To appreciate the second submission of Mr. Ahmed we extract below relevant portions from paragraphs 93 and 99 of the decision of the Constitution Bench of this Court in L. Chandra Kumari's case (supra): - "(93).......We may add that the Tribunals will, however, continue to act as the only courts of first instance in respect of the areas of law for which they have been constituted. By this, we mean that it will not be open for litigants to directly approach the High Courts even in cases where they question the vires of statutory legislations (except, as mentioned, where the legislation which creates the particular Tribunal is challenged) by overlooking the jurisdiction of the Tribunal concerned." "(99)........It will not, therefore, be open for litigants to directly approach the High Courts even in cases where they question the vires of statutory legislations (except where the legislation which creates the particular Tribunal is challenged) by overlooking the jurisdiction of the Tribunal concerned. Section 5(6) of the Act is valid and constitutional and is to be interpreted in the manner we have indicated." The Constitution Bench of this Court has clearly held that Tribunals set up under the Act shall continue to act as the only courts of first instance 'in respect of areas of law for which they have been constituted'. It was further held that it will not be open for litigants to directly approach the High Court even in cases where they question the vires of statutory legislation (except where the legislation which creates the particular Tribunal is challenged) by overlooking the jurisdiction of the concerned Tribunal.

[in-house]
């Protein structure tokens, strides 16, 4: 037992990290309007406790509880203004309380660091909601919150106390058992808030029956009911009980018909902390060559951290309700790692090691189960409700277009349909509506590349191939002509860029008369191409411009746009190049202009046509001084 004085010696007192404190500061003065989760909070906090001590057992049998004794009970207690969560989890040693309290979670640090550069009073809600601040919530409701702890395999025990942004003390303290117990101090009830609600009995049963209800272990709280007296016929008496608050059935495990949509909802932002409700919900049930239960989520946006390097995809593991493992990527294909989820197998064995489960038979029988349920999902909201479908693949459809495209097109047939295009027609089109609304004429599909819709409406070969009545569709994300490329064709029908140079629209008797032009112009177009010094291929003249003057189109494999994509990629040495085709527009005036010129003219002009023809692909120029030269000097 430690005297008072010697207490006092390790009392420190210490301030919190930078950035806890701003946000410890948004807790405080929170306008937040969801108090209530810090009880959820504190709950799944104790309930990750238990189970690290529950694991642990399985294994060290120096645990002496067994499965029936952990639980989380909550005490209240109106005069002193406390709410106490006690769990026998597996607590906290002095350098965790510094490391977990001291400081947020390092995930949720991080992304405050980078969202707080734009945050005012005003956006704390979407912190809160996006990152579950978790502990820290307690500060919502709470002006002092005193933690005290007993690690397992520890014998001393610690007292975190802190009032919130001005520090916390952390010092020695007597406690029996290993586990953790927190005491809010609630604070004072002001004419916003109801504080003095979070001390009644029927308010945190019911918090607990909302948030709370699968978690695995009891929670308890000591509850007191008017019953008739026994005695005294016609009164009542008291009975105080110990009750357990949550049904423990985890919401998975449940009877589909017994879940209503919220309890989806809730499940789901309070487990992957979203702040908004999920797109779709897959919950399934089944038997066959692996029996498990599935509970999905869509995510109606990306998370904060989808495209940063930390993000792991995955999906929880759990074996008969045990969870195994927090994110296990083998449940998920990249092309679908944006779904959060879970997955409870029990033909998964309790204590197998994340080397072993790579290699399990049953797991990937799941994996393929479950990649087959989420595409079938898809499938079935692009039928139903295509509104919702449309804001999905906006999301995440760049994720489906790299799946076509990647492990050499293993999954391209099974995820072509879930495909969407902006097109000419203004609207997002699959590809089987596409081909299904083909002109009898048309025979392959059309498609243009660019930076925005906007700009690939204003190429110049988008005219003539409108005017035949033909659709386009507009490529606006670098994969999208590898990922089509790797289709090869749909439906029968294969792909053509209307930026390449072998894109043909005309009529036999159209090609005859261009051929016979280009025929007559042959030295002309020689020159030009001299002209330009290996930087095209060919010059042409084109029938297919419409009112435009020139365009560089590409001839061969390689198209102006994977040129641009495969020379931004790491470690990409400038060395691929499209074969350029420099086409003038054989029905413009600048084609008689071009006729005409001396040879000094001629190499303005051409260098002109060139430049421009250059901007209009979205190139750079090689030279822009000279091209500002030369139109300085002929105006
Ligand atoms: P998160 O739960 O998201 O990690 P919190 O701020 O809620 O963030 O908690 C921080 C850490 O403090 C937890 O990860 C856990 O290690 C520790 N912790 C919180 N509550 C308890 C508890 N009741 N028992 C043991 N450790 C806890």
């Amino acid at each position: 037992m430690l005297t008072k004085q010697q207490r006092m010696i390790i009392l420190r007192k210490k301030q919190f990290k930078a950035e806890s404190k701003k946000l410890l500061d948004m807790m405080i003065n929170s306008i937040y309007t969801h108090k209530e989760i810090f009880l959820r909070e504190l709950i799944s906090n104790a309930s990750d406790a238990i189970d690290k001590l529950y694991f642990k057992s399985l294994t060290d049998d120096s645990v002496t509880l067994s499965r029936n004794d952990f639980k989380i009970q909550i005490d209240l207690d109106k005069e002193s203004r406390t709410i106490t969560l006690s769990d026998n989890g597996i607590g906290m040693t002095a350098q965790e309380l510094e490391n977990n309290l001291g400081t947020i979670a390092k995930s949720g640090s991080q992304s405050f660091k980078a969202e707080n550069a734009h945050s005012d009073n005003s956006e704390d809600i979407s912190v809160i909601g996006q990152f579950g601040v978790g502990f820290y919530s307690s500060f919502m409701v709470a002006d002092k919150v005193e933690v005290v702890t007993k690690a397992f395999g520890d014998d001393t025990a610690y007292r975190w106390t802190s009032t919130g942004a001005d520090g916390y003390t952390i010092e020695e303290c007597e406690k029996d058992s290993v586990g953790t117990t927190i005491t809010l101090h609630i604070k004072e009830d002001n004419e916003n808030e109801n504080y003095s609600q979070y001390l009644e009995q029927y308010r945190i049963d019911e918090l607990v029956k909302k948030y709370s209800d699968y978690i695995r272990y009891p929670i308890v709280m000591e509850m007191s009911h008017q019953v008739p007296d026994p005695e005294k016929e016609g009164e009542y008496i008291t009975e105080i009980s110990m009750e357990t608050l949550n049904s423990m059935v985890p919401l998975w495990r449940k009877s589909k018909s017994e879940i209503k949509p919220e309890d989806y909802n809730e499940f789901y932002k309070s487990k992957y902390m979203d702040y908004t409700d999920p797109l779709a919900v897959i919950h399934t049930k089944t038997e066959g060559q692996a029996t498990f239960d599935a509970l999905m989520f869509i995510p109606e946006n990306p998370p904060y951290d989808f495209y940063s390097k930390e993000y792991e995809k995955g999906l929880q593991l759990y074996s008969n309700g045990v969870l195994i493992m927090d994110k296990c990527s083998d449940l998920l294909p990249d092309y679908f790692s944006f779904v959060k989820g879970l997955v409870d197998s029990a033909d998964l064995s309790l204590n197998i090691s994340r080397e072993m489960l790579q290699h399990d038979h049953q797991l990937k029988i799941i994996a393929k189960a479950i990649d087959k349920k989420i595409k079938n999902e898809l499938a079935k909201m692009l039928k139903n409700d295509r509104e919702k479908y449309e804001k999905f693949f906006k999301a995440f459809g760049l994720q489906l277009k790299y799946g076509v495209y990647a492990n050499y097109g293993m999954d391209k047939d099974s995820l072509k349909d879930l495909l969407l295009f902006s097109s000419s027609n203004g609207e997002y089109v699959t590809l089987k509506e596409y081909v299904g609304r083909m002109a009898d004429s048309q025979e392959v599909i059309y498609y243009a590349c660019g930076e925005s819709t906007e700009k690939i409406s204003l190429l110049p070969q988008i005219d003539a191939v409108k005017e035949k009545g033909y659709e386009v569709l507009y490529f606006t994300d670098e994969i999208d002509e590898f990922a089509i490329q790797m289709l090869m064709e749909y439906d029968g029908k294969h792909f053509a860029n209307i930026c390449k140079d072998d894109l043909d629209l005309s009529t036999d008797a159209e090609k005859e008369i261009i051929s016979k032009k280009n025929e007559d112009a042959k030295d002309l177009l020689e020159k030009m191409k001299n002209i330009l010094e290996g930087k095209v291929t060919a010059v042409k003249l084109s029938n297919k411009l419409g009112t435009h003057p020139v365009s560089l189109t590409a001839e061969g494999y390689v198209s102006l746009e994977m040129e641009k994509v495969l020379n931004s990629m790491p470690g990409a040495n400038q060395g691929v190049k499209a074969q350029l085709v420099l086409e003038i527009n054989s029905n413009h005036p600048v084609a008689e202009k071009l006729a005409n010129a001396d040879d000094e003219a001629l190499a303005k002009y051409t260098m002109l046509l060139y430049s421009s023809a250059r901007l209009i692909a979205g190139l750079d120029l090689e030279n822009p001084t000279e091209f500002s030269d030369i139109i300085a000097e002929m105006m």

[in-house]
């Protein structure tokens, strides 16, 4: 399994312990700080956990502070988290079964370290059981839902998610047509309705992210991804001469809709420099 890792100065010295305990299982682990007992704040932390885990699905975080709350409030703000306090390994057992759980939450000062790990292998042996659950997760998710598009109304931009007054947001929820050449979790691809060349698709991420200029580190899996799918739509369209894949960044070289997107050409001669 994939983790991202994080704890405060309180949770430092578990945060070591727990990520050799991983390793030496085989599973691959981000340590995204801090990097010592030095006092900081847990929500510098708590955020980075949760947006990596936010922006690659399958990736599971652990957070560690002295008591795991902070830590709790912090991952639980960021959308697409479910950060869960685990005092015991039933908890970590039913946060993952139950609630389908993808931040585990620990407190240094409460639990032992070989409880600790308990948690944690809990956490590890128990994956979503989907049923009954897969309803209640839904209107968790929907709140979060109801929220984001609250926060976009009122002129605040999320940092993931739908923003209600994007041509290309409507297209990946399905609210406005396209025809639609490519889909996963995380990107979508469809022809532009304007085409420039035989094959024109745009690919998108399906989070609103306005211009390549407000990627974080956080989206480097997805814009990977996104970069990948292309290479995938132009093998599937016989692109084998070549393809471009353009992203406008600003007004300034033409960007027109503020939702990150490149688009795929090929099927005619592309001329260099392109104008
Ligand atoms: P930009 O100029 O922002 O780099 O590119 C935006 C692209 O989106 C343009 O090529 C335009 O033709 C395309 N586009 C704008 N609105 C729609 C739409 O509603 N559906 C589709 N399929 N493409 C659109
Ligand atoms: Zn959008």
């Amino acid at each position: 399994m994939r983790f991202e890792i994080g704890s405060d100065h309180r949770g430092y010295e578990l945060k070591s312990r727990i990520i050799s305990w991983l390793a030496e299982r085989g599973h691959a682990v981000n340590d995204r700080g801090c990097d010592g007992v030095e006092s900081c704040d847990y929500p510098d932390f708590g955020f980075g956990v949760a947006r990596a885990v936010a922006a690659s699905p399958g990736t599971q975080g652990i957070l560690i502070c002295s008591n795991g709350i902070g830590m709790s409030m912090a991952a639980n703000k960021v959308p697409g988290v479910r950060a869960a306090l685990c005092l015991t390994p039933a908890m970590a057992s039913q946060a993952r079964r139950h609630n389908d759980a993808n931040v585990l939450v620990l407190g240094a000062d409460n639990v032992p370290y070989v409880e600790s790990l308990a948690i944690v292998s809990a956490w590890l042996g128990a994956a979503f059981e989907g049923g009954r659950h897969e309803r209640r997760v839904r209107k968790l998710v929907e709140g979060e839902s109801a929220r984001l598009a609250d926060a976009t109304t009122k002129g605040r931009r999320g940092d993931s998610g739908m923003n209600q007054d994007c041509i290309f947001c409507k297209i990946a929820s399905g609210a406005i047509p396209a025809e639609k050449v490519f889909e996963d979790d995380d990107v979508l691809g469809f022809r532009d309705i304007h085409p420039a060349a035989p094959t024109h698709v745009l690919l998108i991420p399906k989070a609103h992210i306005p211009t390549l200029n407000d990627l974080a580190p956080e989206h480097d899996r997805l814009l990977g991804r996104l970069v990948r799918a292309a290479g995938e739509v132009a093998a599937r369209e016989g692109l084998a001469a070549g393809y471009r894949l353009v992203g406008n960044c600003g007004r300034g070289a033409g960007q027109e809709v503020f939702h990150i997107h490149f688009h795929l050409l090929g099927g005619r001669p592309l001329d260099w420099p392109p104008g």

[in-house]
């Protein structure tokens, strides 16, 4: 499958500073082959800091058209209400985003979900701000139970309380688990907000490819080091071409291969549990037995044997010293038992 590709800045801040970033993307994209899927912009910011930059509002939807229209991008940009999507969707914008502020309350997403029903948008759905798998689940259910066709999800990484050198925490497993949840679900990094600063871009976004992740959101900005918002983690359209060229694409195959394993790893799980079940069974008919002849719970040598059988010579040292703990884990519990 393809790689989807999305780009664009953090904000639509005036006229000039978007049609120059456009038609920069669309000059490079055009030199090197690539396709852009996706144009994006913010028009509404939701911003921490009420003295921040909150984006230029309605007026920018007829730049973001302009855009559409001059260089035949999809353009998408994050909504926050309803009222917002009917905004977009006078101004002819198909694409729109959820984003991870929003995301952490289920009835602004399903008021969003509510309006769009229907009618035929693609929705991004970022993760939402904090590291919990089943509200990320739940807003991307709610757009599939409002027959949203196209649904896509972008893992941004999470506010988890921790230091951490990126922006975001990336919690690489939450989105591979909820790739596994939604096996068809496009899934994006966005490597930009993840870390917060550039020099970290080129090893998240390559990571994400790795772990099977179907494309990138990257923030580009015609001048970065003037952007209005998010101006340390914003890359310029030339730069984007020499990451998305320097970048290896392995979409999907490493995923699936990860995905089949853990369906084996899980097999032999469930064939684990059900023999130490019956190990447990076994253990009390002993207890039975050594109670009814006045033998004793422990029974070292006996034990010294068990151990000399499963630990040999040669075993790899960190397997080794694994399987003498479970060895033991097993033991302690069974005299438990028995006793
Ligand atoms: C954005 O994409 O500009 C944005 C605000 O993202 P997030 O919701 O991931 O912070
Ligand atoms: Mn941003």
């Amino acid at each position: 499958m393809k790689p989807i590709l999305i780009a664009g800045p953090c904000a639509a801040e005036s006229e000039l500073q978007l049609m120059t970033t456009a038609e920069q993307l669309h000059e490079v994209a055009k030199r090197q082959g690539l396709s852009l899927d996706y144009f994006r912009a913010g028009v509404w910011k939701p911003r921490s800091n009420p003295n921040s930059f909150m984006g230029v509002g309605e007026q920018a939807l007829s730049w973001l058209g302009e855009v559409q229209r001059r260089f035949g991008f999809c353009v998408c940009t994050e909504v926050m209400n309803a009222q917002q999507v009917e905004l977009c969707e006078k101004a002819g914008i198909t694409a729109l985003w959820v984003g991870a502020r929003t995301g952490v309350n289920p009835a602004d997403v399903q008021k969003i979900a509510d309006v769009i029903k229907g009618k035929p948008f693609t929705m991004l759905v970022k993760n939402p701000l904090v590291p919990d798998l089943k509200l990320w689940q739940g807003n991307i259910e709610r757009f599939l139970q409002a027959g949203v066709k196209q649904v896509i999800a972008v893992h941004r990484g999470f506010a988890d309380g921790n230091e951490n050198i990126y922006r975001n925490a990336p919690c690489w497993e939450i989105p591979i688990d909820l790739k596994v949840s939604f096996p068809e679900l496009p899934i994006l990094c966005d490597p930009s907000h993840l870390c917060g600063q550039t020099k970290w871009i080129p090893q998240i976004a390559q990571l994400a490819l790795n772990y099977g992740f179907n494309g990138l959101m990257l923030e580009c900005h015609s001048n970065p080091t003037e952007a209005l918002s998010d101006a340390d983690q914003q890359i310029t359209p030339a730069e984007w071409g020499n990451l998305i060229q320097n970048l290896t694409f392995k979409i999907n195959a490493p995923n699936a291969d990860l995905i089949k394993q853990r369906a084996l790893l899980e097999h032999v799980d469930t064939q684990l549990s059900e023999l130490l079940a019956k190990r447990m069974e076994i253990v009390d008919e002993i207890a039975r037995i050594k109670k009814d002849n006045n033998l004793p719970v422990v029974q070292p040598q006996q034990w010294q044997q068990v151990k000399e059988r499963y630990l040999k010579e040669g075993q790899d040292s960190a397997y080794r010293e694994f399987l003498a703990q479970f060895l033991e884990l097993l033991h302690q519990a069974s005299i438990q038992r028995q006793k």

In view of the clear pronouncement of this Court, the High Court erred in law in directly entertaining the writ petitions concerning service matters of the employees of the Kendriya Vidyalaya as these matters come under the jurisdiction of the Administrative Tribunal.

We, therefore, hold that the High Court committed an error by declining to transfer the writ petition to the Central Administrative Tribunal. Consequently, we set aside the impugned orders and direct the High Court to transfer both the writ petitions to the Central Administrative Tribunal, Chandigarh Bench which may, in its turn, make over the case to the circuit bench in the State of Jammu and Kashmir for disposal in accordance with law.

We record our appreciation for the valuable assistance rendered by Mr. Altaf Ahmed.

In the result both the appeals are allowed.

Parties to bear their own costs.

.J.